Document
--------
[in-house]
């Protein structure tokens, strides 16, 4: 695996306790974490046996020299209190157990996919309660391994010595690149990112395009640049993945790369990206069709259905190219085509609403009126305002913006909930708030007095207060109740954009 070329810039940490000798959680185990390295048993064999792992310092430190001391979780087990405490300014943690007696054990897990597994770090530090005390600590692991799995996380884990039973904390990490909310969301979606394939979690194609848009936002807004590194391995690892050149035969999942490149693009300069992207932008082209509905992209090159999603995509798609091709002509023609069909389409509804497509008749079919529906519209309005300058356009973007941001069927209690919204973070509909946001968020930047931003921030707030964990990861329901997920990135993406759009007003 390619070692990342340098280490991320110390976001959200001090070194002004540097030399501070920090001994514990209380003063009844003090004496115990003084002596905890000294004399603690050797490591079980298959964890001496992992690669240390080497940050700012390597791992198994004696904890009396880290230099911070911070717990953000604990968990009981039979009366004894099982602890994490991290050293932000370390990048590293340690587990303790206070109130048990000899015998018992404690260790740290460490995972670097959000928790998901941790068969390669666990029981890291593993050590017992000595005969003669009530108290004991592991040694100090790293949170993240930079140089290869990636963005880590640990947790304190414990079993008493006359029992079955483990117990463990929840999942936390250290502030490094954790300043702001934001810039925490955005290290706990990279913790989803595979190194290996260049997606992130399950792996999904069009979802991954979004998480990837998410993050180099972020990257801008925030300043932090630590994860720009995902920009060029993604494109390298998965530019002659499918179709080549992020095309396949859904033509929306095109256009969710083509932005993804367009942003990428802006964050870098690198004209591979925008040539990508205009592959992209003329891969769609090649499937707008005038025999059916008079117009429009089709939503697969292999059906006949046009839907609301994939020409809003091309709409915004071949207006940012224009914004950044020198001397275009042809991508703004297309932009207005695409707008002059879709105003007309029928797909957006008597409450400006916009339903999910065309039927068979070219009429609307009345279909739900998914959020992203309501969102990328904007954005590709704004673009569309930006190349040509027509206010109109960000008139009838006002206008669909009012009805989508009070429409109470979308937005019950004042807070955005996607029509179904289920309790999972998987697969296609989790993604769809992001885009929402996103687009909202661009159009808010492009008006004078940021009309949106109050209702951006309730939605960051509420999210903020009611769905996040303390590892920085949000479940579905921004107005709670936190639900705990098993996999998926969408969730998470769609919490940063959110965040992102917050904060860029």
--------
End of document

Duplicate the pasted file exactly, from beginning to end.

[in-house]
């Protein structure tokens, strides 16, 4: 695996306790974490046996020299209190157990996919309660391994010595690149990112395009640049993945790369990206069709259905190219085509609403009126305002913006909930708030007095207060109740954009 070329810039940490000798959680185990390295048993064999792992310092430190001391979780087990405490300014943690007696054990897990597994770090530090005390600590692991799995996380884990039973904390990490909310969301979606394939979690194609848009936002807004590194391995690892050149035969999942490149693009300069992207932008082209509905992209090159999603995509798609091709002509023609069909389409509804497509008749079919529906519209309005300058356009973007941001069927209690919204973070509909946001968020930047931003921030707030964990990861329901997920990135993406759009007003 390619070692990342340098280490991320110390976001959200001090070194002004540097030399501070920090001994514990209380003063009844003090004496115990003084002596905890000294004399603690050797490591079980298959964890001496992992690669240390080497940050700012390597791992198994004696904890009396880290230099911070911070717990953000604990968990009981039979009366004894099982602890994490991290050293932000370390990048590293340690587990303790206070109130048990000899015998018992404690260790740290460490995972670097959000928790998901941790068969390669666990029981890291593993050590017992000595005969003669009530108290004991592991040694100090790293949170993240930079140089290869990636963005880590640990947790304190414990079993008493006359029992079955483990117990463990929840999942936390250290502030490094954790300043702001934001810039925490955005290290706990990279913790989803595979190194290996260049997606992130399950792996999904069009979802991954979004998480990837998410993050180099972020990257801008925030300043932090630590994860720009995902920009060029993604494109390298998965530019002659499918179709080549992020095309396949859904033509929306095109256009969710083509932005993804367009942003990428802006964050870098690198004209591979925008040539990508205009592959992209003329891969769609090649499937707008005038025999059916008079117009429009089709939503697969292999059906006949046009839907609301994939020409809003091309709409915004071949207006940012224009914004950044020198001397275009042809991508703004297309932009207005695409707008002059879709105003007309029928797909957006008597409450400006916009339903999910065309039927068979070219009429609307009345279909739900998914959020992203309501969102990328904007954005590709704004673009569309930006190349040509027509206010109109960000008139009838006002206008669909009012009805989508009070429409109470979308937005019950004042807070955005996607029509179904289920309790999972998987697969296609989790993604769809992001885009929402996103687009909202661009159009808010492009008006004078940021009309949106109050209702951006309730939605960051509420999210903020009611769905996040303390590892920085949000479940579905921004107005709670936190639900705990098993996999998926969408969730998470769609919490940063959110965040992102917050904060860029």